Keywords: TFP, technology adoption, production function estimation, mixture models
    JEL: D24 O33 C29
    Date: 2019–01
  3. By: Peter Gal; Giuseppe Nicoletti; Theodore Renault; Stéphane Sorbe; Christina Timiliotis
    Abstract: This paper assesses how the adoption of a range of digital technologies affects firm productivity. It combines cross-country firm-level data on productivity and industry-level data on digital technology adoption in an empirical framework that accounts for firm heterogeneity. The results provide robust evidence that digital adoption in an industry is associated to productivity gains at the firm level. Effects are relatively stronger in manufacturing and routine-intensive activities. They also tend to be stronger for more productive firms and weaker in presence of skill shortages, which may relate to the complementarities between digital technologies and other forms of capital (e.g. skills, organisation, or intangibles). As a result, digital technologies may have contributed to the growing dispersion in productivity performance across firms. Hence, policies to support digital adoption should go hand in hand with creating the conditions to enable the catch-up of lagging firms, notably by easing access to skills.
    Keywords: cloud computing, digitalisation, high-speed internet, ICT, productivity, skills
    JEL: D24 J24 O33
    Date: 2019–02–12
  4. By: Zervopoulos, Panagiotis; Emrouznejad, Ali; Sklavos, Sokratis
    Abstract: The validity of data envelopment analysis (DEA) efficiency estimators depends on the robustness of the production frontier to measurement errors, specification errors and the dimension of the input-output space. It has been proven that DEA estimators, within the interval (0, 1], are overestimated when finite samples are used while asymptotically this bias reduces to zero. The non-parametric literature dealing with bias correction of efficiencies solely refers to estimators that do not exceed one. We prove that efficiency estimators, both lower and higher than one, are biased. A Bayesian DEA method is developed to correct bias of efficiency estimators. This is a two-stage procedure of super-efficiency DEA followed by a Bayesian approach relying on consistent efficiency estimators. This method is applicable to ‘small’ and ‘medium’ samples. The new Bayesian DEA method is applied to two data sets of 50 and 100 E.U. banks. The mean square error, root mean square error and mean absolute error of the new method reduce as the sample size increases.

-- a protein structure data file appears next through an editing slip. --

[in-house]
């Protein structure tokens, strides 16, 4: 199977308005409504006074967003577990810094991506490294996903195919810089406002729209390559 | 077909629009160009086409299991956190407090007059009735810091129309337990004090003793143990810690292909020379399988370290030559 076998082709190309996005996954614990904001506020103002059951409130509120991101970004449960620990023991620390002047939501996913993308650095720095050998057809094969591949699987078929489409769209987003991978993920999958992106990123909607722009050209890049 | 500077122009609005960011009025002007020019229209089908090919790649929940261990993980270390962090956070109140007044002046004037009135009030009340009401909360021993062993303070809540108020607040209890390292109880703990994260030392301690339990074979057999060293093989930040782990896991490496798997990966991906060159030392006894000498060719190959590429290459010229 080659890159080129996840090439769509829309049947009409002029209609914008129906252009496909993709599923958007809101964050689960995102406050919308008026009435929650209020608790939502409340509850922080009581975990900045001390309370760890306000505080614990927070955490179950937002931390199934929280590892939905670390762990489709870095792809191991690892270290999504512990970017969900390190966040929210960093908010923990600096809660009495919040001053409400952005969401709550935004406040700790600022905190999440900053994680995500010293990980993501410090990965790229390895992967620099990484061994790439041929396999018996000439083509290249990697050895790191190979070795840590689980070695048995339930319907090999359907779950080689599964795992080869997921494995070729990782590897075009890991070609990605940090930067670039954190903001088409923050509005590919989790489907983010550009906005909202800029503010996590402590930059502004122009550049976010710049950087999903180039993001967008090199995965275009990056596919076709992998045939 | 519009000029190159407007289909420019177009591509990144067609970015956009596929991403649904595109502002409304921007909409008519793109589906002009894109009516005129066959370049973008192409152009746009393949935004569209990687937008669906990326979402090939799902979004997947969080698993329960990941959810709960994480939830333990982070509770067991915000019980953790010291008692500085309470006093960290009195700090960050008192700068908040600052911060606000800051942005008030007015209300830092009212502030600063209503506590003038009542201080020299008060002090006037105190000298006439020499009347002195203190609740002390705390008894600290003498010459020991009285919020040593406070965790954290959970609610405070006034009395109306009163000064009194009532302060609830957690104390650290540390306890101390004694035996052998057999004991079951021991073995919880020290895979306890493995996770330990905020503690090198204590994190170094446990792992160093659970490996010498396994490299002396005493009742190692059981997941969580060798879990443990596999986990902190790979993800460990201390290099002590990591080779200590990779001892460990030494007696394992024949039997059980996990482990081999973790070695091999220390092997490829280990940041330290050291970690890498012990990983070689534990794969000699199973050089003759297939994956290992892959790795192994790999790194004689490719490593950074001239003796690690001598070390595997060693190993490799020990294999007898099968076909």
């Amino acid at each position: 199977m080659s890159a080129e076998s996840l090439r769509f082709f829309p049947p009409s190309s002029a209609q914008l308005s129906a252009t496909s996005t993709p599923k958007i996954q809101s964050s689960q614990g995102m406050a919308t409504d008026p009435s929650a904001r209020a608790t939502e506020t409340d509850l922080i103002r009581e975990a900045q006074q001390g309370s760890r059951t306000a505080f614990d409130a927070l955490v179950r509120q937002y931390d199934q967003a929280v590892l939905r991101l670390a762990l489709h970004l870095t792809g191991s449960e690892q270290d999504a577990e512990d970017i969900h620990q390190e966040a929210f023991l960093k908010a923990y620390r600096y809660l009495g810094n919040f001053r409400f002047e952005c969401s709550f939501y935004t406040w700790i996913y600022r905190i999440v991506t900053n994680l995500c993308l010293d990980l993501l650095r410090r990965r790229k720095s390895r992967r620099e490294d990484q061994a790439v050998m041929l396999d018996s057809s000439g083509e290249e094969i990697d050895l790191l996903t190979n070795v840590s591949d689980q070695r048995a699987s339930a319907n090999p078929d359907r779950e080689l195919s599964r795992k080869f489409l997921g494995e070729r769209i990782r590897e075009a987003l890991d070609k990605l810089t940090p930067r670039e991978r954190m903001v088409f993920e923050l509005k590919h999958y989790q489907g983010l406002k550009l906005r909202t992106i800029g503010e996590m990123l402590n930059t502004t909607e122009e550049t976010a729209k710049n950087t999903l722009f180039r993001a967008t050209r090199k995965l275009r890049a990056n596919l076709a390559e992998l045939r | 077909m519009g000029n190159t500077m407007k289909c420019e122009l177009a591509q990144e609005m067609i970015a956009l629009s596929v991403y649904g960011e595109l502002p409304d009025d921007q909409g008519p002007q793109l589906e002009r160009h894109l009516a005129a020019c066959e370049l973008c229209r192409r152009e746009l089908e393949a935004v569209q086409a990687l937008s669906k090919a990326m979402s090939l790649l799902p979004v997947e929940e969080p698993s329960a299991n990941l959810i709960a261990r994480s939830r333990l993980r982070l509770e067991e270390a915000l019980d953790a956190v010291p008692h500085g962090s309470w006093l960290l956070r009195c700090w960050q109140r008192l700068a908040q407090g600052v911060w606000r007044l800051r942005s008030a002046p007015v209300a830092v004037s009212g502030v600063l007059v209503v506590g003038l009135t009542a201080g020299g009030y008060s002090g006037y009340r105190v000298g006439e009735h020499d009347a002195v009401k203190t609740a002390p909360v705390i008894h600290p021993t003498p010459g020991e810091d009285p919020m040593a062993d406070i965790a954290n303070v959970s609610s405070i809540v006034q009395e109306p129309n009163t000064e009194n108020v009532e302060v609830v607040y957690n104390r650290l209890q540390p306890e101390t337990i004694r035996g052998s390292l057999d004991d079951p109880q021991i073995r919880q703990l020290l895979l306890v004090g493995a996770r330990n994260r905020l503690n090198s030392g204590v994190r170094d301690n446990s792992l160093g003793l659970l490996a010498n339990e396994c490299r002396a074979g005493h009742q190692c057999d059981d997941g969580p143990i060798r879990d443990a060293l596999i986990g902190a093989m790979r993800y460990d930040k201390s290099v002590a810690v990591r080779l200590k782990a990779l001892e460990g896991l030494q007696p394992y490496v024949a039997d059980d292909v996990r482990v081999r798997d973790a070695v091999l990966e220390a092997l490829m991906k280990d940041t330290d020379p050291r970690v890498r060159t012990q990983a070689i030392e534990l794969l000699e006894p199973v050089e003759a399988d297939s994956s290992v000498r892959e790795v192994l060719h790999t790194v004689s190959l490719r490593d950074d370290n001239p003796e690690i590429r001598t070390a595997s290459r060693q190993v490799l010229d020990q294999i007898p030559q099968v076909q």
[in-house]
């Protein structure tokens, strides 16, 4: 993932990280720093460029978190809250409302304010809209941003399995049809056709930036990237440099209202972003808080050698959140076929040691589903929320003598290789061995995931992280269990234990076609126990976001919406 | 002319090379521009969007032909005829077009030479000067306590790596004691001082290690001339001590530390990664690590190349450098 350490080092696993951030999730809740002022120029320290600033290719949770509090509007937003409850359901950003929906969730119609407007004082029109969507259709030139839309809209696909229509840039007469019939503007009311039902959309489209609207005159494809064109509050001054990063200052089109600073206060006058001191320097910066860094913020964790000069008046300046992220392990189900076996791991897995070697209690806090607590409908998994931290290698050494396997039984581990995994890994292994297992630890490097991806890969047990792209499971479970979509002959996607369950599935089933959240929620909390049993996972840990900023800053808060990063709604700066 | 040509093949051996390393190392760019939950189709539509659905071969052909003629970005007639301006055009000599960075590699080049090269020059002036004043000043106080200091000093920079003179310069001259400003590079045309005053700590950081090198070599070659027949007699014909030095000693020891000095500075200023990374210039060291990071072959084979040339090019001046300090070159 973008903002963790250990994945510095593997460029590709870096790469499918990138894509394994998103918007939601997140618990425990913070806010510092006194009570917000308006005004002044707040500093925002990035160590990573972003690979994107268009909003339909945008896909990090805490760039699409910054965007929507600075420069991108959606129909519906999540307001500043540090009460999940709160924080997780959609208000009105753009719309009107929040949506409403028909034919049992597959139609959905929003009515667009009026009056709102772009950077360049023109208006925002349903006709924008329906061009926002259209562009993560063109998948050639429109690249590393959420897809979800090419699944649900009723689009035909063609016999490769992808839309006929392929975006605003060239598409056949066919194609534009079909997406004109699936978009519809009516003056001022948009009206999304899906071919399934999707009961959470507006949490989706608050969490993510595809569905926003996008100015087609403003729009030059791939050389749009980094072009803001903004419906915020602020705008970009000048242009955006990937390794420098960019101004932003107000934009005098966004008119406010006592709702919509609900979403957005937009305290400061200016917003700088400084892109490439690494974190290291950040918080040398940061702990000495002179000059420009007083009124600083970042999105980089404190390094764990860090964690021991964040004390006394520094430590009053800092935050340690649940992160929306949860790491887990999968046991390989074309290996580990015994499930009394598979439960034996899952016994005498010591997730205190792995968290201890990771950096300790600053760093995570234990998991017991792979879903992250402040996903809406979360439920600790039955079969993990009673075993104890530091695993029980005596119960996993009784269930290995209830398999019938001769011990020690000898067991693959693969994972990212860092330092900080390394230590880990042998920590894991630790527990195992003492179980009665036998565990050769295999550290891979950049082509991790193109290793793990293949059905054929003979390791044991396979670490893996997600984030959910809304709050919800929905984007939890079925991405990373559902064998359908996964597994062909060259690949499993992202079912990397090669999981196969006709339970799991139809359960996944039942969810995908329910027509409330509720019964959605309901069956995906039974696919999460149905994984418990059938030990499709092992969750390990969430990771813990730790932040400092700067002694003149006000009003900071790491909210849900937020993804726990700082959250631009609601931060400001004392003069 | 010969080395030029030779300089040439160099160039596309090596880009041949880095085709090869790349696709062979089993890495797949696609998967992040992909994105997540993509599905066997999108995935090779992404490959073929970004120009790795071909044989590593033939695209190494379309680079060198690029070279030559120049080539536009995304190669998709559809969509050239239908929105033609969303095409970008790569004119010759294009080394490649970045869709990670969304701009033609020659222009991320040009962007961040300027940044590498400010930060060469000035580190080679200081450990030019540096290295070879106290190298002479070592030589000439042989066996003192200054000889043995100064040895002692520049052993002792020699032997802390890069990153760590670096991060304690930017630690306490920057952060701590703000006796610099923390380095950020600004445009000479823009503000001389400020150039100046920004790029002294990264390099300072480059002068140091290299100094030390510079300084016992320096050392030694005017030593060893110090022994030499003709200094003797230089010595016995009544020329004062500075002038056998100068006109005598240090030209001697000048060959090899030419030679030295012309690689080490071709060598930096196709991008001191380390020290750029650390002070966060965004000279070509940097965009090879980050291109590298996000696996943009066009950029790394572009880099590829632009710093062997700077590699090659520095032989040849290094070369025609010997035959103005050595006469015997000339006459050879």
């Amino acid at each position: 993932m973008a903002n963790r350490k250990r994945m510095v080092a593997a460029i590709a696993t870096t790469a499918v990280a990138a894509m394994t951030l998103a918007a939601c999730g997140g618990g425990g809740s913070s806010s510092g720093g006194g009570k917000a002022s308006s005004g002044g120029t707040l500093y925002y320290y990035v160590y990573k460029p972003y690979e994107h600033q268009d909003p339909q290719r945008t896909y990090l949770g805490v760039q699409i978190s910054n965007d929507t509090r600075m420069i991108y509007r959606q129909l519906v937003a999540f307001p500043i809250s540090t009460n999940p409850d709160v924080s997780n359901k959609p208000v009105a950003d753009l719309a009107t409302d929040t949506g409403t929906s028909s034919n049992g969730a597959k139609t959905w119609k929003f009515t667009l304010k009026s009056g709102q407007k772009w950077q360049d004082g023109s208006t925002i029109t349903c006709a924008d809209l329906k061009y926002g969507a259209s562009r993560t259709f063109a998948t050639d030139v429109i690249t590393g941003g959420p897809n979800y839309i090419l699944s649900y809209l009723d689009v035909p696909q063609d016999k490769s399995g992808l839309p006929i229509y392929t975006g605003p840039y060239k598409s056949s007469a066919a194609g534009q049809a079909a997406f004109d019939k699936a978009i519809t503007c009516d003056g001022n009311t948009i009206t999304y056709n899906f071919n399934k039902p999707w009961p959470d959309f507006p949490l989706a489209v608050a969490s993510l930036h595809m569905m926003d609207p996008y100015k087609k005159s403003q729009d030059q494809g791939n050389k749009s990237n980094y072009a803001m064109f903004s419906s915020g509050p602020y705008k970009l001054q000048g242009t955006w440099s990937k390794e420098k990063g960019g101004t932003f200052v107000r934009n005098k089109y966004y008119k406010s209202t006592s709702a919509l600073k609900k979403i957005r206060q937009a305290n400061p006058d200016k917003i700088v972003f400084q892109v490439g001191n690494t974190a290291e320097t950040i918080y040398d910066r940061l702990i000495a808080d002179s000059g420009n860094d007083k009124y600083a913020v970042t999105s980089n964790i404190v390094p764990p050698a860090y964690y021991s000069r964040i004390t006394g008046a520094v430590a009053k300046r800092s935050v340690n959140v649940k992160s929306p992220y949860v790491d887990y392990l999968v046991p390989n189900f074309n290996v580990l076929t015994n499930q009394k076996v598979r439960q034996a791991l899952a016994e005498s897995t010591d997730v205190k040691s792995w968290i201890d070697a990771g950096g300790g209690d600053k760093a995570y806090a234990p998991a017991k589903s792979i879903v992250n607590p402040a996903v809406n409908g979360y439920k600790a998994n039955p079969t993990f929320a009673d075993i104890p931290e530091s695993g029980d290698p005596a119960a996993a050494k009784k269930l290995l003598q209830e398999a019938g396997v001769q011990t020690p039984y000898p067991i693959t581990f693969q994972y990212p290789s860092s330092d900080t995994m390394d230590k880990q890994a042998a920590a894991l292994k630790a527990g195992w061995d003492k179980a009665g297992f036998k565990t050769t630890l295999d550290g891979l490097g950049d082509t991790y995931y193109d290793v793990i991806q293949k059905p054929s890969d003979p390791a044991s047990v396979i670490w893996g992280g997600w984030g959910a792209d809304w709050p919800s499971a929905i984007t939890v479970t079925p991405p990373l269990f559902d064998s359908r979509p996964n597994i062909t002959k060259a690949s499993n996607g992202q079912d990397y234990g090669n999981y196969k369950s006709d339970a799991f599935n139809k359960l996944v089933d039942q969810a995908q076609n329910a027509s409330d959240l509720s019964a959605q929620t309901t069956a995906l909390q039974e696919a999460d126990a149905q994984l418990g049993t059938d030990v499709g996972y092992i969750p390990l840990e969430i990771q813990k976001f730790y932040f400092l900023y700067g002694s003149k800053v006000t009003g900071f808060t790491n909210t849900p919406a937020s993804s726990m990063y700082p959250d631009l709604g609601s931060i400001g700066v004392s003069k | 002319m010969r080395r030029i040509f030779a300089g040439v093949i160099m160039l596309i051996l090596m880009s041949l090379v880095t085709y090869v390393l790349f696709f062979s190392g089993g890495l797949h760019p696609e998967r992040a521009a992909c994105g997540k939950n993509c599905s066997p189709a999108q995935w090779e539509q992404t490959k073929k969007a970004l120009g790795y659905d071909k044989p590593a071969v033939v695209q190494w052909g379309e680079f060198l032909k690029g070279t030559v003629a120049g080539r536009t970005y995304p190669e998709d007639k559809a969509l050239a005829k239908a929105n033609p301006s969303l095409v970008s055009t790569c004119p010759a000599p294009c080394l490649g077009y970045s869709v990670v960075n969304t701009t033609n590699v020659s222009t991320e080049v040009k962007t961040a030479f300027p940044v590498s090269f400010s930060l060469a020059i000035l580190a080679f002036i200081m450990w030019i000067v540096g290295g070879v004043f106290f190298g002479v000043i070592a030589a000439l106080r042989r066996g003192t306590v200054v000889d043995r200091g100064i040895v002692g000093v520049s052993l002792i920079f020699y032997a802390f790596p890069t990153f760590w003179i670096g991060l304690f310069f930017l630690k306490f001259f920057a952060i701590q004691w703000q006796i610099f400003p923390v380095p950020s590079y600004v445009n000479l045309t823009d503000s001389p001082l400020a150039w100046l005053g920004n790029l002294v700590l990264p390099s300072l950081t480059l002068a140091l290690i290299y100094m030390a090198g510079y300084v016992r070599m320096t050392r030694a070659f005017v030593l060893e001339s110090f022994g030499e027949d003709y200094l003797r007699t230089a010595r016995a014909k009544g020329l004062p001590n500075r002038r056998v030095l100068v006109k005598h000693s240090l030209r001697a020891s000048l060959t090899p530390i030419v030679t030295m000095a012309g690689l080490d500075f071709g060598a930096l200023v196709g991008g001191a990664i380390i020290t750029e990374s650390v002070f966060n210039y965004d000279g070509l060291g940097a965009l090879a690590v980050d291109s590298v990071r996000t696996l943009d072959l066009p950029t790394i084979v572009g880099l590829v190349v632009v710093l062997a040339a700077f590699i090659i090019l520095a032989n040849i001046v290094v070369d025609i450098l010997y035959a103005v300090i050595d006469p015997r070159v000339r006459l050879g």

Keywords: Data envelopment analysis Super-efficiency Bayesian methods Statistical inference Banking
    JEL: C11 C18 C44 M11
    Date: 2019–01
  5. By: Hundt, Christian; Holtermann, Linus; Steeger, Jonas; Bersch, Johannes
    Abstract: In this paper, we examine the macro-to-micro-transition of cluster externalities to firms and how it is affected by the macroeconomic instability caused by the recessionary shock of 2008/2009. Using data from 16,166 manufacturing and business services firms nested in 390 German regions, we employ within-firm regression techniques to estimate the impact of cross-level interactions between firm- and cluster-level determinants on phase-related differences in firm performance between a pre-crisis (2004-2007) and a crisis period (2009-2011). The empirical results validate the existence of a macro-to-micro-transition that evolves best in the case of broad firm-level capabilities and variety-driven externalities. Furthermore, the results indicate that the transition strongly depends on the macroeconomic cycle. While the transition particularly benefits from a stable macroeconomic environment (2004-2007), its mechanisms are interrupted when being exposed to economic turmoil (2009-2011). Yet, the crisis-induced interruption of the transition is mainly restricted to the national recession in 2009. As soon as the macroeconomic pressure diminishes (2010-2011), we observe a reversion of the transmission mechanisms to the pre-crisis level. Our study contributes to the existing literature by corroborating previous findings that the economic performance of firms depends on a working macro-to-micro transition of external resources, which presupposes sufficient cluster externalities and adequate firm-level combinative capabilities. In contrast to previous studies on this topic, the transition mechanism is not modeled as time-invariant. Instead, it is coupled to the prevailing macroeconomic regime.